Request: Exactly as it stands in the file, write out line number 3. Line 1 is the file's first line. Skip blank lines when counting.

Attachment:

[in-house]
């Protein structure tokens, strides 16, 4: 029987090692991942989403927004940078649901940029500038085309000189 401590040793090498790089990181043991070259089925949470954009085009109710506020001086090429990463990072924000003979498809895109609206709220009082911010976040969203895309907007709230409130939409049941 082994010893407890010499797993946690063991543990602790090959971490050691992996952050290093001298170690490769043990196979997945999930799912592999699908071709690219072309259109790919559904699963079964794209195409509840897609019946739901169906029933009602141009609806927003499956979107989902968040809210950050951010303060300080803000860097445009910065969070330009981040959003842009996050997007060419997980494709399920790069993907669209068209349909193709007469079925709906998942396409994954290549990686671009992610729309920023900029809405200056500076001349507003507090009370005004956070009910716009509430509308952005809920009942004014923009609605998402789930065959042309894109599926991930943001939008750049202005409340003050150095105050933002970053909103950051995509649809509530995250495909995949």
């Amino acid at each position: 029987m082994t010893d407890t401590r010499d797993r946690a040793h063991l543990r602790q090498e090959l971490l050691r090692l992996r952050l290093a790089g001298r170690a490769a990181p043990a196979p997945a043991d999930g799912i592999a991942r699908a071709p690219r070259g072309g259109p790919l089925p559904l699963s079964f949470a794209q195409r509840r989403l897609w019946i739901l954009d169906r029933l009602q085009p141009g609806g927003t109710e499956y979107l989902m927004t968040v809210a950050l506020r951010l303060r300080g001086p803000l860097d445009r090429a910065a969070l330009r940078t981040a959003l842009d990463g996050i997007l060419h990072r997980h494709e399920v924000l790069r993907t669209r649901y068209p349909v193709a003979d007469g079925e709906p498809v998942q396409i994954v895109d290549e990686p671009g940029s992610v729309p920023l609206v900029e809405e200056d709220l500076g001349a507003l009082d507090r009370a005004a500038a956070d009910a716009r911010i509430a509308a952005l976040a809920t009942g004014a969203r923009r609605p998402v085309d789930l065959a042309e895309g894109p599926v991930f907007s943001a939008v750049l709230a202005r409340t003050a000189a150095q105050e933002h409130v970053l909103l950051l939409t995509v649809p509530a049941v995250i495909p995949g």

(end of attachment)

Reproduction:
């Amino acid at each position: 029987m082994t010893d407890t401590r010499d797993r946690a040793h063991l543990r602790q090498e090959l971490l050691r090692l992996r952050l290093a790089g001298r170690a490769a990181p043990a196979p997945a043991d999930g799912i592999a991942r699908a071709p690219r070259g072309g259109p790919l089925p559904l699963s079964f949470a794209q195409r509840r989403l897609w019946i739901l954009d169906r029933l009602q085009p141009g609806g927003t109710e499956y979107l989902m927004t968040v809210a950050l506020r951010l303060r300080g001086p803000l860097d445009r090429a910065a969070l330009r940078t981040a959003l842009d990463g996050i997007l060419h990072r997980h494709e399920v924000l790069r993907t669209r649901y068209p349909v193709a003979d007469g079925e709906p498809v998942q396409i994954v895109d290549e990686p671009g940029s992610v729309p920023l609206v900029e809405e200056d709220l500076g001349a507003l009082d507090r009370a005004a500038a956070d009910a716009r911010i509430a509308a952005l976040a809920t009942g004014a969203r923009r609605p998402v085309d789930l065959a042309e895309g894109p599926v991930f907007s943001a939008v750049l709230a202005r409340t003050a000189a150095q105050e933002h409130v970053l909103l950051l939409t995509v649809p509530a049941v995250i495909p995949g």